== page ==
“The greatest enemy of knowledge is not ignorance, it is the illusion of knowledge” – Widely attributed to Stephen Hawking, likely from historian Daniel J. Boorstin
We were sitting in a restaurant in Williamstown, Massachusetts. Doris and I had planned this lunch for weeks. Chris, sitting to my left, had not met Doris or her husband, Satyan, but I had spoken of them frequently in the months leading up to our visit. Doris Devadoss and I had participated on a panel together at a conference, and Satyan is a professor of mathematics at Williams College. I had seen him present a fascinating talk on math and the multiverse—subjects about which I knew nothing. I knew I liked him and his wife, however, so there we were, meeting for lunch in their small college town.
“I’m sorry,” Chris immediately apologized, “please remind me of your names.”
I was embarrassed and exasperated. I had told him their names several times before we arrived.
“This is Doris,” I said, “and this is Satyan” (I pronounced it "Saht Yan” which was how I remembered him being introduced to me.)
“Actually,” Satyan began slowly, “In India it is pronounced, Sethyen.”
“Does anyone actually call you that?” I smiled.
“Pretty much everyone but you.” He laughed.
Over the years I have used that story to illustrate a potent obstacle to both learning and leadership—the illusion of knowledge.
When we can point to things we don’t know (like abstract math and the multiverse, for example), those are things we know we don’t know. But there is a world of things we don’t know that we can’t point to because we don’t know that we don’t know those things.
Secretary of Defense Donald Rumsfeld famously remarked, “There are known knowns. These are things we know that we know. There are known unknowns. That is to say, there are things that we know we don't know. But there are also unknown unknowns. There are things we don't know we don't know.”
In fact, in some cases the things we think we know, we really don’t know. We have the illusion of knowledge.
Three Yale psychologists recently published a study in which they concluded that with the internet increasingly becoming a primary source of information, people experience an inflated sense of having acquired knowledge—we have the feeling of knowing, albeit with the benefit of very little actual knowledge. And often, what we find on the Internet only serves to confirm what we already thought or believed.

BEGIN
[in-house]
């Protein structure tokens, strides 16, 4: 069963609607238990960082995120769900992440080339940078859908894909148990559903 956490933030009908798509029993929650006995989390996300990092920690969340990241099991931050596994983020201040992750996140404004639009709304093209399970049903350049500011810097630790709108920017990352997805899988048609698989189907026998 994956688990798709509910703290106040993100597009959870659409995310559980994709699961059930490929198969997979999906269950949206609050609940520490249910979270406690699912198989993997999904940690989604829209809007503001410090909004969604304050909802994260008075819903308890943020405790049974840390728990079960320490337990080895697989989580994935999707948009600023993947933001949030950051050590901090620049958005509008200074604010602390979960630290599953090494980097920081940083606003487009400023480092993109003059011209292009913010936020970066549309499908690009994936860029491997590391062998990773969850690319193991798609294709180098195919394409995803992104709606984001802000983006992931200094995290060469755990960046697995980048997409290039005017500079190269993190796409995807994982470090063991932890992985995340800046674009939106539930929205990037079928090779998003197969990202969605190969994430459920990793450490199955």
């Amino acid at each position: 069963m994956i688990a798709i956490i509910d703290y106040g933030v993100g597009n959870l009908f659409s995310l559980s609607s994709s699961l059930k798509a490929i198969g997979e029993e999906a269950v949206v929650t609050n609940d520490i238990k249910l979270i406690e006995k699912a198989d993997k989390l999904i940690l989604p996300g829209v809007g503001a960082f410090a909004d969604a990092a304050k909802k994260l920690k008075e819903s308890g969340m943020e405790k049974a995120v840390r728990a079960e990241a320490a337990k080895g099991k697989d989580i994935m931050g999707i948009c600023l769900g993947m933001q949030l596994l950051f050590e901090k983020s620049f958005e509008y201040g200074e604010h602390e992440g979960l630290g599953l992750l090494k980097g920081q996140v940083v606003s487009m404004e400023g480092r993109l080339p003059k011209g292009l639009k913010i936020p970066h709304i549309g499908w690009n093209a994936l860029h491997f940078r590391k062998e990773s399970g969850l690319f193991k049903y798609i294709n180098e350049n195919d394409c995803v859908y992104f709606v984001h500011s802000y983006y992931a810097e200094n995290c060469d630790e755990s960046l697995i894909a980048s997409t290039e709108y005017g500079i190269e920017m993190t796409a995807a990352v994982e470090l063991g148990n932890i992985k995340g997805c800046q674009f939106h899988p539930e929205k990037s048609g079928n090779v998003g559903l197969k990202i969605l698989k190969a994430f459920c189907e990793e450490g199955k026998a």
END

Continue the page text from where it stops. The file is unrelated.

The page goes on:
The feeling of knowing is an essential brain sensation without which we would not likely strive to learn. And yet, the feeling of being right is not necessarily connected to actually being correct. Think of how often you are certain you are right and yet someone disagrees with you. One of you is incorrect, but you both have the feeling of being right.
We can think of a tendency to view things a certain way as a result of neural pathways that have been reinforced—like water following a creek. The actuation of the neural pathways that create the feeling of knowing (or a feeling of correctness) can become linked to habitual ways of seeing things. Neuroscientist Robert Burton claims that once that link has been established, it is not easy to undo.
According to Burton, the feeling of knowing is a brain sensation that arises in the mesolimbic dopamine system—the reward center of the brain. This is the part of the brain that is activated during any activity that provides pleasure, including addictive drugs. In other words, there are physiological similarities between being certain you are right and a drug addiction. Is it possible that the "know-it-all" personality trait is an addiction to the pleasure of the feeling of being right?
We all know people who are know-it-alls. But can we recognize this trait in ourselves? And where can we find a program for this addiction?
It might be closer than you think. Socrates (according to Plato’s account), after speaking with a man who had a reputation for being wise, determined, “I am better off than he is. For he knows nothing and thinks that he knows. I neither know nor think that I know.” For Socrates, beginning at a position of intellectual humility was the only method of seeking truth— with no guarantee of finding it.
German philosopher Edmund Husserl advocated a way of learning during which one refrains from either agreement or disagreement; bracketing (setting aside) what one knows, taking no position and making no judgment, taking a step back and letting the world speak. In doing so, one disconnects oneself—if only for a moment—from what Husserl’s assistant, philosopher Eugen Fink, described as a web of accepted, taken-for-granted assumptions and firmly held beliefs. This allows for learning in an attitude of “wonder,” and requires an intellectual muscle that we rarely exercise. If you set aside your preconceptions and wonder, you will be exercising that critical intellectual muscle.
There are no “laws” of leadership or human development. Human development is not physics. In this blog, we inquire together into various aspects of leadership and human development with an attitude of wonder. If you can find where you are subject to the illusion of knowledge, you have taken one step on our journey.
If you can laugh about it, you have taken another.